However, the question remains: what was exactly this underlying metaphysic of the ancients that changed so much in our contemporary condition? And why does this difference in perception matter so much in how we approach knowledge and learning? It is best to address both these queries by engaging an example from that distant past. In this case, we will look at an encyclopedic work titled Rasāʾil Ikhwān ahl al-Ṣafā (Letters of the Brethren of Purity), written sometime between 10th-11th century.
Both the exact date and author(s) of this work remain a mystery. Fortunately, this has propelled the work’s importance since it has become more than the product of a single or multiple persons but a brilliant piece of literature that is aptly representative of the ancients’ vision of reality we’ve spoken of. The organization of the work itself is telling of this underlying perception, wherein the first 14 chapters are on Mathematics, next 17 on the Natural Sciences, 10 on the Psychological and Rational Sciences and last 11 on Theology.
One should not suppose that this is a haphazard organization. Rather, it reflects the author(s) and entire milieu’s understanding of prudent educational progression. Beginning with Mathematics, a person needs to learn first the structure of numbers and their interrelationships as the underlying foundation of the universe. This is followed by learning musical theory as the foundation for mathematical fractions. Then comes the study of geometry and shapes that predominate our physical world and the heavens.
Then comes the study of astronomy and astrology. The former resembles its modern counterpart, however the ancients also believed that the latter discipline is quintessential for observing the intimate connection between the movement of the heavenly spheres and human behavior. Only after studying all these branches of mathematical sciences can a person advance to the natural sciences: physics, biology and chemistry. Then comes the study of the rational sciences, including logic and philosophy. Finally, only after understanding these three branches of knowledge was one allowed to study theology.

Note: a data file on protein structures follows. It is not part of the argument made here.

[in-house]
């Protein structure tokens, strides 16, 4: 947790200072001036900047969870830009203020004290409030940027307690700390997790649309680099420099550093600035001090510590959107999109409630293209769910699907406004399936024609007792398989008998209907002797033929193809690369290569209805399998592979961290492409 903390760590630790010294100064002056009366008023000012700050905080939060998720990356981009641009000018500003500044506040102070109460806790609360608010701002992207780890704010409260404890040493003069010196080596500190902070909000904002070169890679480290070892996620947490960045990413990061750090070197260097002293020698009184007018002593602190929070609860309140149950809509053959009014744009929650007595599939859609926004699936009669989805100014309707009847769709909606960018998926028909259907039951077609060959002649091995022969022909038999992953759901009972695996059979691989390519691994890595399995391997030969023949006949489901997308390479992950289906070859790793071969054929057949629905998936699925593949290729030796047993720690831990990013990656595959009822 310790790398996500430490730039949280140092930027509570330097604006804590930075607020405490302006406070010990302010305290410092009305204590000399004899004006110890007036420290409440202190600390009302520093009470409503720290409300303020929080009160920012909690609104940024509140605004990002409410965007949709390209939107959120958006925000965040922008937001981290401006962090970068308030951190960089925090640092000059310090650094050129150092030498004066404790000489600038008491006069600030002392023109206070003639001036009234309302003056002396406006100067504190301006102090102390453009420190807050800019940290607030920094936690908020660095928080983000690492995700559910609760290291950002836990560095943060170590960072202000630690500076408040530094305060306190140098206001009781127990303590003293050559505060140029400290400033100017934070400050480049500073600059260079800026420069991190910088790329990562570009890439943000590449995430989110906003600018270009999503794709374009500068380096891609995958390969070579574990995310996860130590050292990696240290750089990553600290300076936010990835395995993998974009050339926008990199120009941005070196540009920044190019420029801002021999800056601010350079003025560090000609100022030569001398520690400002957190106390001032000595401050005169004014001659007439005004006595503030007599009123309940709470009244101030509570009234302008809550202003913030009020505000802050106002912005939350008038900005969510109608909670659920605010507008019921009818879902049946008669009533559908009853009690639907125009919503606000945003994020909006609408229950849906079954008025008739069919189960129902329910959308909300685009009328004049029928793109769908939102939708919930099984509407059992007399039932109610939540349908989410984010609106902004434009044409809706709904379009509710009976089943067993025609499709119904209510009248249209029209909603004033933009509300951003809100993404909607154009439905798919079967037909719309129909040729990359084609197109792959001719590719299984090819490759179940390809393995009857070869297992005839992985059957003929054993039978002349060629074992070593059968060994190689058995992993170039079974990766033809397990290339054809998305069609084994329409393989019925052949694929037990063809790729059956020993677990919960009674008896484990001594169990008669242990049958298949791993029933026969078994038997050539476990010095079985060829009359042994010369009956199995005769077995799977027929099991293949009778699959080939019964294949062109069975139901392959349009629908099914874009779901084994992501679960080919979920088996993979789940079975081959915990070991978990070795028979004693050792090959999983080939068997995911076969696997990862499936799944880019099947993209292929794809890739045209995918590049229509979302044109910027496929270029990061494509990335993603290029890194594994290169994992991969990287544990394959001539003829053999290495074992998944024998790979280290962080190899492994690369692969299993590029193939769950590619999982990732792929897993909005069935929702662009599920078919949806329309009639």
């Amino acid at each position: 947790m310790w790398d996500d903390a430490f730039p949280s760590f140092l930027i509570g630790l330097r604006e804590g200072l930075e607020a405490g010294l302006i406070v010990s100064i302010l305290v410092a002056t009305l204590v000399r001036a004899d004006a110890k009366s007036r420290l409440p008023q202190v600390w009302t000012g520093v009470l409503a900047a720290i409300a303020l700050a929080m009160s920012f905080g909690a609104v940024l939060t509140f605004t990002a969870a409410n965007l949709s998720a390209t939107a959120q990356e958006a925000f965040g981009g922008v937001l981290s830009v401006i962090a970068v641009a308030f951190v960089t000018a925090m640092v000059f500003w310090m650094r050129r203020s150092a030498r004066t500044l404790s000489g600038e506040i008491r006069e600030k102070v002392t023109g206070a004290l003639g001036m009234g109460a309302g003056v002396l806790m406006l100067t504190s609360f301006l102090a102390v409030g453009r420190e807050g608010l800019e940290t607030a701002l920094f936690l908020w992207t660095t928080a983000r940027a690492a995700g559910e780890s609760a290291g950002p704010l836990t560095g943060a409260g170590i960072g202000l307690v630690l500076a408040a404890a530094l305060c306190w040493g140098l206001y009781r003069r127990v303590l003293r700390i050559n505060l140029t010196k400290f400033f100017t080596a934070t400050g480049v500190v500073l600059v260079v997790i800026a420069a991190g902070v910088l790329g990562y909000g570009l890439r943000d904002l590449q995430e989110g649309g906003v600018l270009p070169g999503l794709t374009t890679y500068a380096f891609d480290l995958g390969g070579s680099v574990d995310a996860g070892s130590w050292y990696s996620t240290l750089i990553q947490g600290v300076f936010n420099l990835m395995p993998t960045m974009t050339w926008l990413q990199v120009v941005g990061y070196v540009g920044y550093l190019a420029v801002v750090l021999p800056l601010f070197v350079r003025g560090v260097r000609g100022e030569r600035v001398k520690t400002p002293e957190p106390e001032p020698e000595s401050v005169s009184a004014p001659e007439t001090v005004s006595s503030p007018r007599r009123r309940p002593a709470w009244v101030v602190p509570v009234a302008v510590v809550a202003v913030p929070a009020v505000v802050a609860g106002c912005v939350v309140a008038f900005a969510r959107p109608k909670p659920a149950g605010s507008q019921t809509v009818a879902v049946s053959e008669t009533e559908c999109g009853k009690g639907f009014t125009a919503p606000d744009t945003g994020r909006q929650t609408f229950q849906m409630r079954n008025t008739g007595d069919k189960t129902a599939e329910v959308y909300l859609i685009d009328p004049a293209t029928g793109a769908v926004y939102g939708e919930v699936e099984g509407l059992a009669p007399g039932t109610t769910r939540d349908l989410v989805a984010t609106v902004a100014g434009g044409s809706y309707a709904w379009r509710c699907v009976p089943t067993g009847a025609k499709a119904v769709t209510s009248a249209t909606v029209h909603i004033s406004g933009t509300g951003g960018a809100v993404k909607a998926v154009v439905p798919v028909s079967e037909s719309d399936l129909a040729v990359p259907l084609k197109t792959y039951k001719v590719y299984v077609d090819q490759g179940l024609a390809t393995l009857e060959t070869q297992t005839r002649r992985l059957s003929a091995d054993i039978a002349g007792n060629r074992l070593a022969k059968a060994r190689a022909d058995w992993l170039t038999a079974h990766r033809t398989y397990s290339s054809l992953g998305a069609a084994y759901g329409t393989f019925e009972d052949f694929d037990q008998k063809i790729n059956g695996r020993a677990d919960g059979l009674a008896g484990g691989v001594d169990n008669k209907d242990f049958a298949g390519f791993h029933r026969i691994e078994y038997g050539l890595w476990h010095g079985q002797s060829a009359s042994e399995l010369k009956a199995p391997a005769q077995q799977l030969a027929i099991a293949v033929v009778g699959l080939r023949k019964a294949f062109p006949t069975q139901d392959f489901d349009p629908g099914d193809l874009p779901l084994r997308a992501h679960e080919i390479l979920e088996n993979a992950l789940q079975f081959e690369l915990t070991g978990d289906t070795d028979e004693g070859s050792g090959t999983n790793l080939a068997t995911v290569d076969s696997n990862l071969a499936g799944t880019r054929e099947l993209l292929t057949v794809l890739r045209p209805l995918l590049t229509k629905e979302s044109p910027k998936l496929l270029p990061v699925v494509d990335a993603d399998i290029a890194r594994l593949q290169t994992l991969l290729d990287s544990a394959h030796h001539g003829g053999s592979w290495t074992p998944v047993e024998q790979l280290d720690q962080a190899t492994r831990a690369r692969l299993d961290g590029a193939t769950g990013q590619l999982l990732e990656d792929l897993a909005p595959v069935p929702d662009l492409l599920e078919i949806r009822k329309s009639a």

The universe was perceived as a holistic organic being, each component of which alludes to the other in intricate ways. A mystic might better explain this by stating that the universe is a music box, one cannot truly appreciate the sound it produces without also understanding it’s texture, smell and overall spirit. Having awareness of any of these aspects, no matter how deeply, without also engaging the others is bound to produce the disconnected, yet superficially sophisticated, view of reality we live in today.
The great Sufi master Ibn al-ʿArabī (d. 1238) also highlighted this holistic nature of the universe by stating that ʿilm (knowledge) comes from ʿalāma (sign), because the ʿālam (universe) is a signpost that points to God, the ʿalīm (all-knower). In this way, Ibn al-ʿArabī lets us know that language itself holds the secret to deciphering this great cosmic structure. In other words, the etymological connections between words inked on paper allude to the etymological relationships between existential words engraved on the cosmic canvas.
What this Andalusian mystic also reveals for us is the essential need for art in order to appreciate the great narrative of the universe. We do not refer here only to an artistic mastery in disciplines such as astronomy or physics. Rather, we also refer to a need for modern science to rely upon the arts as a body relies upon the spirit for life. This is because the great questions that a scientist begins to contemplate after mastering their discipline, regarding truth and ultimate meaning of reality, are exactly the mysteries that motivate the creative inspiration of the novice painter and musician.
It is not enough, that the scientist simply dabbles with art during their free time as a pastime; or that they acknowledge a cursory connection between their artistry and scientific profession. Rather, we are in dire need for a movement to instill in the sciences, and all other disciplines, a return to the arts as the source of their journey and root for all knowledge. This is because the artist alone has the entire universe as their canvas, much like Socrates, Plato and the other ancients. The artist alone can redeem the current dissected and repackaged model of reality.